‘Hot market’ sees Sky ramp up film and TV investment in bid to ‘own its future’
Media company ‘heartened’ by bigger slice of pie as pandemic boosts viewing
Noomi Rapace (right) and Chris Messina star in revenge drama The Secrets We Keep, one of 30 Sky Original films this year.
Sky has stepped up its investment in film and scripted television production as it seeks to lessen its reliance on key deals with rivals in the fiercely competitive home entertainment market.
The European pay-TV company, which also owns streaming service Now TV, is launching on Monday a 2021 line-up that includes 30 new Sky Original films for Sky Cinema subscribers, with a plan to scale up to one release a week in 2022.
It said it would show 50 per cent more original programming this year compared to 2020, having ramped up activity after a “virtual stop” in production during the first months of the pandemic. The Deirdre O’Kane Show, the postponed Sky One stand-up comedy series commissioned from Dublin-based Kite Entertainment, has been rescheduled to film at the Olympia Theatre in May and it is hoped it will be on air this autumn.
Zai Bennett, managing director of content for Sky UK & Ireland, said Sky production activity had been “back up and running” at capacity under new protocols in recent months, but positive cases had led to stoppages.
“Everything takes a little bit longer and costs a bit more money, because you have a whole load of processes to go through. Also because we have really rigorous testing, that has resulted in people testing positive, which means shows have had to be delayed,” he said.
Sky, which is owned by US telecoms giant Comcast and employs about 1,000 people in Dublin, is now “going even faster than we had planned” on Sky Original films, “to make sure our customers have something exclusive and new that they can’t get anywhere else”, he said. Its move to release one a week in 2022 follows Netflix’s announcement that it will add at least 70 films on its platform this year.
“It is a very hot market. It is very competitive,” Mr Bennett said. However, the pandemic has boosted consumption of its content, with double-digit growth at both the Sky entertainment channels he oversees and Sky Cinema.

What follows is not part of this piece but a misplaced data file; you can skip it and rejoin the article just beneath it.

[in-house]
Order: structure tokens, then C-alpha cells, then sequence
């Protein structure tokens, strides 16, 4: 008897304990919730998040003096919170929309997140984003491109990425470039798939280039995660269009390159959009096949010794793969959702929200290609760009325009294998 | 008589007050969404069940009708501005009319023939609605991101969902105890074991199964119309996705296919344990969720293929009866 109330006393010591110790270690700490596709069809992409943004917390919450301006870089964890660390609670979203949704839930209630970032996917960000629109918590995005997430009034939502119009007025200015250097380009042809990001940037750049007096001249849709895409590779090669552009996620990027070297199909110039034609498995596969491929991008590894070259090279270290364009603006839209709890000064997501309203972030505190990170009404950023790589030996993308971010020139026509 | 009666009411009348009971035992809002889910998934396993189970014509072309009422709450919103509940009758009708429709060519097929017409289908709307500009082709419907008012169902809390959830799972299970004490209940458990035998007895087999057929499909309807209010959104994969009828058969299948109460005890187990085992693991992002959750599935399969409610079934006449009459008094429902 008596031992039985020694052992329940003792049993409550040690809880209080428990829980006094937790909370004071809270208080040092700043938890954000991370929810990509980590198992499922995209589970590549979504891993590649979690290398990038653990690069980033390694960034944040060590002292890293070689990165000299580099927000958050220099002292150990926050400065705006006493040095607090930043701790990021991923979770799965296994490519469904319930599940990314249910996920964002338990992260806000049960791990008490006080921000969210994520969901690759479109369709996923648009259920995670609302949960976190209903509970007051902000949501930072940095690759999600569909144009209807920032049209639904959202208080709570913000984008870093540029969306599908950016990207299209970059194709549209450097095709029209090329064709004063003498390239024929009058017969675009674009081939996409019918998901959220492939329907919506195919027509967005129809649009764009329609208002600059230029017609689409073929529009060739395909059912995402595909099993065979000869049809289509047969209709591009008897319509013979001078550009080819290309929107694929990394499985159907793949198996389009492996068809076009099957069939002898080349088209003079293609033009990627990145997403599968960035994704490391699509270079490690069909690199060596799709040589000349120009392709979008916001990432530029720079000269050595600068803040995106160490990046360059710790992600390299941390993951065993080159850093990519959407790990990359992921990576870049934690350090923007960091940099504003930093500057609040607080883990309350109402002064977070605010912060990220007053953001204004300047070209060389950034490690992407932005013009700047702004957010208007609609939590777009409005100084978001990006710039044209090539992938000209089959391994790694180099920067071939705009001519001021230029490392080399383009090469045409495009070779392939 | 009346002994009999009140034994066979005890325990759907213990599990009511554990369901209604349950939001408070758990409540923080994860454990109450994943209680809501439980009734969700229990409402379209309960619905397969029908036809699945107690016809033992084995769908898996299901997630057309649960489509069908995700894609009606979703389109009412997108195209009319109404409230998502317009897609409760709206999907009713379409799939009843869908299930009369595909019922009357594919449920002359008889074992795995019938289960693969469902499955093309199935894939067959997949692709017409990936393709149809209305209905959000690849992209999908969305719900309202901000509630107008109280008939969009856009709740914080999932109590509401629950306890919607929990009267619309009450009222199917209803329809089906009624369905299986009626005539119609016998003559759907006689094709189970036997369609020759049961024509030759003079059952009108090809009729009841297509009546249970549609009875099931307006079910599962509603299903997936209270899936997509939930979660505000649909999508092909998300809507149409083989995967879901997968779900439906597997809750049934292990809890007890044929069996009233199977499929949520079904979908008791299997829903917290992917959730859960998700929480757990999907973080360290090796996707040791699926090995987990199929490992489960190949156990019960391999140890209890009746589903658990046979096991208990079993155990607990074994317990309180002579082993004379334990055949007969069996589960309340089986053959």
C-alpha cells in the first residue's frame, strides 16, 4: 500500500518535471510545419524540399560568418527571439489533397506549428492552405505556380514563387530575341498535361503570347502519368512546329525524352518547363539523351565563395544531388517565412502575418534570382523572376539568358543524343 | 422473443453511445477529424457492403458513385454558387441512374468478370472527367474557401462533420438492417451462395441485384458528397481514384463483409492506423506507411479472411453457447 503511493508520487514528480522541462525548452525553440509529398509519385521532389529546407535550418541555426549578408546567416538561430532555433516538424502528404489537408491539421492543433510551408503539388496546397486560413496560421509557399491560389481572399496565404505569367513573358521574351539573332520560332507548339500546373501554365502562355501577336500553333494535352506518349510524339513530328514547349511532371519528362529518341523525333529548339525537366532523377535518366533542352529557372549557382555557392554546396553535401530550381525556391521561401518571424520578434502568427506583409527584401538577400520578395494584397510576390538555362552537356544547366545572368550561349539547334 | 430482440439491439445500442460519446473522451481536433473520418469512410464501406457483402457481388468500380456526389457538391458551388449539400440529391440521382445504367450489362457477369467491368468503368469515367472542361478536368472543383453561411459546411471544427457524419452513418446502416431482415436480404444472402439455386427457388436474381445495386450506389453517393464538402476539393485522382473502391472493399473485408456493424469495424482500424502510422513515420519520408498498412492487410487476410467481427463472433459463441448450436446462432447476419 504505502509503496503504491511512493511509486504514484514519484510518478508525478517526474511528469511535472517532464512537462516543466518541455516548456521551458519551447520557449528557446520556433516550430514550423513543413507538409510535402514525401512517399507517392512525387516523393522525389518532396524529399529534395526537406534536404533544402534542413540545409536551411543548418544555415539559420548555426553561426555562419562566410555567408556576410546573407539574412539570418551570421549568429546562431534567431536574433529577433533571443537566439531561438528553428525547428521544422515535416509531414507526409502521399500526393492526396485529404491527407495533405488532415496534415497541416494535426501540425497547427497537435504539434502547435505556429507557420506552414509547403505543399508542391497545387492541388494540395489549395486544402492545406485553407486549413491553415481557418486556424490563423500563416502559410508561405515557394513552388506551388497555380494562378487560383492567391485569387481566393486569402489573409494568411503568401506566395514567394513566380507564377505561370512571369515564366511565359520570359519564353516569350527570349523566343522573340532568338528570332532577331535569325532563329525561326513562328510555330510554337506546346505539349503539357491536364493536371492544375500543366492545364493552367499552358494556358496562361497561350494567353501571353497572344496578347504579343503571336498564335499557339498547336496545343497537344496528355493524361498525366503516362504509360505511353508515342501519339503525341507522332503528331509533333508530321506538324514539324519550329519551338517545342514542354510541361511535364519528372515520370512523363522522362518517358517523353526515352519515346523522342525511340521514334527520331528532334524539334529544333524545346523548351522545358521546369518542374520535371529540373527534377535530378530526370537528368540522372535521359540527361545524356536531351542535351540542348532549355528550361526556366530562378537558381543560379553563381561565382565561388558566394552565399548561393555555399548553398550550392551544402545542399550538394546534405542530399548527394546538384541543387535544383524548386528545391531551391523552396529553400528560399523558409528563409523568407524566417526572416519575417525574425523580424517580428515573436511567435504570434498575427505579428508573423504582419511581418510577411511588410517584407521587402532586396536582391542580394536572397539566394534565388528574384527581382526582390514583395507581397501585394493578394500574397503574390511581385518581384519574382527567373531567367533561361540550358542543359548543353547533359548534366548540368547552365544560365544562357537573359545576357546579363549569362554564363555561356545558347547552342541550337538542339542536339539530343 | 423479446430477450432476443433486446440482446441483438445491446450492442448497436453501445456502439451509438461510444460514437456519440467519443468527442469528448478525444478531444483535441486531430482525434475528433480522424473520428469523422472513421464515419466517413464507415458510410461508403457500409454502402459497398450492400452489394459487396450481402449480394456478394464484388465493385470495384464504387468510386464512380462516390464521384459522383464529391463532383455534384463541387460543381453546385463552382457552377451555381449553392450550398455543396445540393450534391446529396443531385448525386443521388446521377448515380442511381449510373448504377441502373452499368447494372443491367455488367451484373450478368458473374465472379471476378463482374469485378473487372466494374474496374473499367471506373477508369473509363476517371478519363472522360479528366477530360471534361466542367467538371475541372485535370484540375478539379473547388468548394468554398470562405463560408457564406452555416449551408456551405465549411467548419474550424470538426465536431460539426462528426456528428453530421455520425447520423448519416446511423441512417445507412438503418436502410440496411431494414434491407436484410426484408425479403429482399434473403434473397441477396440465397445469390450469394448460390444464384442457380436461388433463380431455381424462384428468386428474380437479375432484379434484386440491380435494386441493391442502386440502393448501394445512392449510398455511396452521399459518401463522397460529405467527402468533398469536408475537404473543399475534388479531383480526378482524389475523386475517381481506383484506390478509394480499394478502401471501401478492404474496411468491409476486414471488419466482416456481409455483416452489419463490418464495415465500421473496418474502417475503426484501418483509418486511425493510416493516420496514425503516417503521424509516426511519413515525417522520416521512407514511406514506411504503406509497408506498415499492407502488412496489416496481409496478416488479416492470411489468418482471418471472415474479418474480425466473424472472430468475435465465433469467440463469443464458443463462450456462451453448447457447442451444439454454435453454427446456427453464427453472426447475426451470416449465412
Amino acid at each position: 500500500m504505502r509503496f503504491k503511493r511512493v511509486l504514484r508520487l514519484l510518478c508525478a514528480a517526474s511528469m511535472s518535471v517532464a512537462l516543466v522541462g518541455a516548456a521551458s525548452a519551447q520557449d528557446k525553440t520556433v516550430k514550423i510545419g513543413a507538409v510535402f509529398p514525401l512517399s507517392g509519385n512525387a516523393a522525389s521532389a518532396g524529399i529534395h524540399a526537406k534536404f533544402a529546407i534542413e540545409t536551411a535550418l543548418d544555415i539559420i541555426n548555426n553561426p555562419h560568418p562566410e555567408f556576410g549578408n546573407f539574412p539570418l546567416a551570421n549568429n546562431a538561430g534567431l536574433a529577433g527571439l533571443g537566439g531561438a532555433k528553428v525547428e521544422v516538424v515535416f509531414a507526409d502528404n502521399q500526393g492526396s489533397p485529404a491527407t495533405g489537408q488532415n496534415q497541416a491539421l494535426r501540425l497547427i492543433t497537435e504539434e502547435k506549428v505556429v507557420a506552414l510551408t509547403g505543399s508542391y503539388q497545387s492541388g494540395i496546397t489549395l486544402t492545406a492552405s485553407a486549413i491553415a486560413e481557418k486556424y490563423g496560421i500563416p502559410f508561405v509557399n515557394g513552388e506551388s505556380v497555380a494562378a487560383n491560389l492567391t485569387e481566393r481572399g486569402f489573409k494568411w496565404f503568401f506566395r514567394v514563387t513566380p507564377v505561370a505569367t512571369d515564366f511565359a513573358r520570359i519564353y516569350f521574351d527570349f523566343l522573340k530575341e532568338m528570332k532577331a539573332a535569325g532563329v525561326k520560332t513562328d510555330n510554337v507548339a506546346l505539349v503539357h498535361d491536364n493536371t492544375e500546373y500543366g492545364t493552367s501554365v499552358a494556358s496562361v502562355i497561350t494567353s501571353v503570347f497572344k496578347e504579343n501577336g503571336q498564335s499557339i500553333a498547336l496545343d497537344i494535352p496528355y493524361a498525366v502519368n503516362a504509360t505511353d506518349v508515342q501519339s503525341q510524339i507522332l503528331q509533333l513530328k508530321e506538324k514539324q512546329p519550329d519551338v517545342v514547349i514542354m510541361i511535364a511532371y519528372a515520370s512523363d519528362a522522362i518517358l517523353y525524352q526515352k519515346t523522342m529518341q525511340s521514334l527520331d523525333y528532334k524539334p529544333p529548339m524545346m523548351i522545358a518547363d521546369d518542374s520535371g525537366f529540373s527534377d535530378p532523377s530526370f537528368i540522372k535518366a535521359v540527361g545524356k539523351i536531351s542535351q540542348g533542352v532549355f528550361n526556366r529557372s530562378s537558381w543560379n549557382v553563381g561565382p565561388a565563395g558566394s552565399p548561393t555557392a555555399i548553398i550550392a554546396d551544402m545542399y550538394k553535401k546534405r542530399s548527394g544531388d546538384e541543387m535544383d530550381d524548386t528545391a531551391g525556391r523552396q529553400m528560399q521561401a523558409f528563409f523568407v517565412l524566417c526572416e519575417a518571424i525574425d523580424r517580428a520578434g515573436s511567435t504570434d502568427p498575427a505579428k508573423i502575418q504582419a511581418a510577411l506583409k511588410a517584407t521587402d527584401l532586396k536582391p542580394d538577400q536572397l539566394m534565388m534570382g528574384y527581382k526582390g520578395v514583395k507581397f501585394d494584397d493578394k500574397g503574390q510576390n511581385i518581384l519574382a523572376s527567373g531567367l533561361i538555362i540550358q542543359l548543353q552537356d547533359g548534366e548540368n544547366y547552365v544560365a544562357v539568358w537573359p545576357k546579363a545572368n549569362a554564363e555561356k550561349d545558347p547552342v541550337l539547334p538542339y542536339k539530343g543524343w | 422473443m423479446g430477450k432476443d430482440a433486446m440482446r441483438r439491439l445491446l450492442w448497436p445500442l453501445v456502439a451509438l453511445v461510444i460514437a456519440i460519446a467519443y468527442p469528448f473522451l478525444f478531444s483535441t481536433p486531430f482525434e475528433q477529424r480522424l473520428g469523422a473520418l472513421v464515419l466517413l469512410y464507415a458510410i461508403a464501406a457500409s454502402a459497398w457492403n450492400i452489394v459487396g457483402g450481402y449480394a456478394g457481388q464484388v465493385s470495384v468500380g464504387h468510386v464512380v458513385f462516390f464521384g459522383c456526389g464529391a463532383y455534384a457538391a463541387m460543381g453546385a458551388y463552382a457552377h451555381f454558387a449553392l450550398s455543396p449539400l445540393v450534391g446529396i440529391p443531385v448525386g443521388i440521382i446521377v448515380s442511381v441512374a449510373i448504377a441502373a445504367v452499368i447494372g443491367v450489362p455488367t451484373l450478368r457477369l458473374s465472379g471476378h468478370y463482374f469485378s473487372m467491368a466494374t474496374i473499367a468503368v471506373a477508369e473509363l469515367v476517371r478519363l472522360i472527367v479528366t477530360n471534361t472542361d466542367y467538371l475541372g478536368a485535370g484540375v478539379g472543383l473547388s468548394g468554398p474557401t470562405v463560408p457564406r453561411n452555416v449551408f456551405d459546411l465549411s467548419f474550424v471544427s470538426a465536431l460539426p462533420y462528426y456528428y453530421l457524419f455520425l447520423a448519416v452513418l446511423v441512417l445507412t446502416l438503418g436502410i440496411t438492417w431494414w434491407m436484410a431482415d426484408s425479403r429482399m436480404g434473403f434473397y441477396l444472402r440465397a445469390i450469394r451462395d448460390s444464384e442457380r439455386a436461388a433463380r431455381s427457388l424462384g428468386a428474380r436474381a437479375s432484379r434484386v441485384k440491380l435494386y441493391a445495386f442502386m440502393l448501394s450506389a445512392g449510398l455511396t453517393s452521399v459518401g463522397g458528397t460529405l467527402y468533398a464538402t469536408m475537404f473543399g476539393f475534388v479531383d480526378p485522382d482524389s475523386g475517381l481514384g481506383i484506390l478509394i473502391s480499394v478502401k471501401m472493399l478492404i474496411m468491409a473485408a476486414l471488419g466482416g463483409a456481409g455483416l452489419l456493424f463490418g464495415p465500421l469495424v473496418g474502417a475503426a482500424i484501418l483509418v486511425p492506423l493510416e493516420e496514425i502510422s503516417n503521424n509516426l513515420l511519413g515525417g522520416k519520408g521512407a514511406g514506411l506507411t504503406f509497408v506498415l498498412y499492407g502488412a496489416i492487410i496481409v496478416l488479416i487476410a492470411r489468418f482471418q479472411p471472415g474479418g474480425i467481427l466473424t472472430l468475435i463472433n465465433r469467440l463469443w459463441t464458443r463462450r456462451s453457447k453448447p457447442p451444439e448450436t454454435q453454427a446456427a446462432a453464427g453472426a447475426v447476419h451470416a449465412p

“The thing that is really heartening is that the pie has got bigger, so everyone’s viewing has gone up, but our share of the pie has also got bigger.”
Television dramas in Sky’s pipeline include forensic pathologist series Wolfe from acclaimed screenwriter Paul Abbott, action thriller Extinction by Joe Barton and a new adaptation of the John Wyndham science fiction novel The Midwich Cuckoos by David Farr. Talks are also underway about a possible return for dark comedy I Hate Suzie created by writer Lucy Prebble and star Billie Piper.
The increase in investment by Sky – which also includes the construction of Sky Studios Elstree in north London – comes amid speculation that US network HBO will eventually seek to expand streaming service HBO Max across Europe rather than renew its long-established programming deal with Sky.
“We want to own our own future. We don’t want to be beholden to lots of other companies to supply us with things, so commissioning things and originating them gives us a lot more surety about the way we’re going as a business,” Mr Bennett said.
“It’s no secret that Disney has gone direct-to-consumer. Disney+ is great and fantastic and we’re very lucky that it’s part of our platform, the same with Netflix. But what’s going to happen with Warner Bros, what’s going to happen with HBO Max? We have to have a critical mass of our own shows before we lose other pieces of content.”
Documentaries and films
Sky’s documentary offerings include the recently announced Murder at the Cottage, a series by Oscar nominee Jim Sheridan examining the 1996 murder of Sophie Toscan du Plantier. Netflix is separately making a documentary series about the case.
Bafta-winning actor Fiona Shaw is among the Irish talent involved in the starry 2021 roster of Sky Original films, appearing in psychological thriller Kindred, while Colm Meaney features in the supporting cast of Save the Cinema, about a real-life campaign to stop a local cinema being demolished.
Cinemas’ pandemic woes have had a mixed impact on Sky. While their closure throughout much of 2020 has interrupted the supply of films to Sky Cinema, the willingness of some studios – notably Warner Bros – to make titles available on premium video-on-demand (PVOD) just weeks after their truncated big-screen release has meant Sky has been able to offer blockbusters like Wonder Woman 1984 for rent through Sky Store Premiere much earlier than normal.
“We want a thriving exhibition sector, we want people going to the cinema. Going to the cinema is great, and it makes films famous, which is brilliant because then people have something that they really want to see on Sky Cinema later on,” Mr Bennett said.
“But we also want to embrace choice for people,” he added. “Hopefully when cinemas are open again, this model can continue to some degree, where films can be available in the cinema and then quickly on some kind of rental platform.”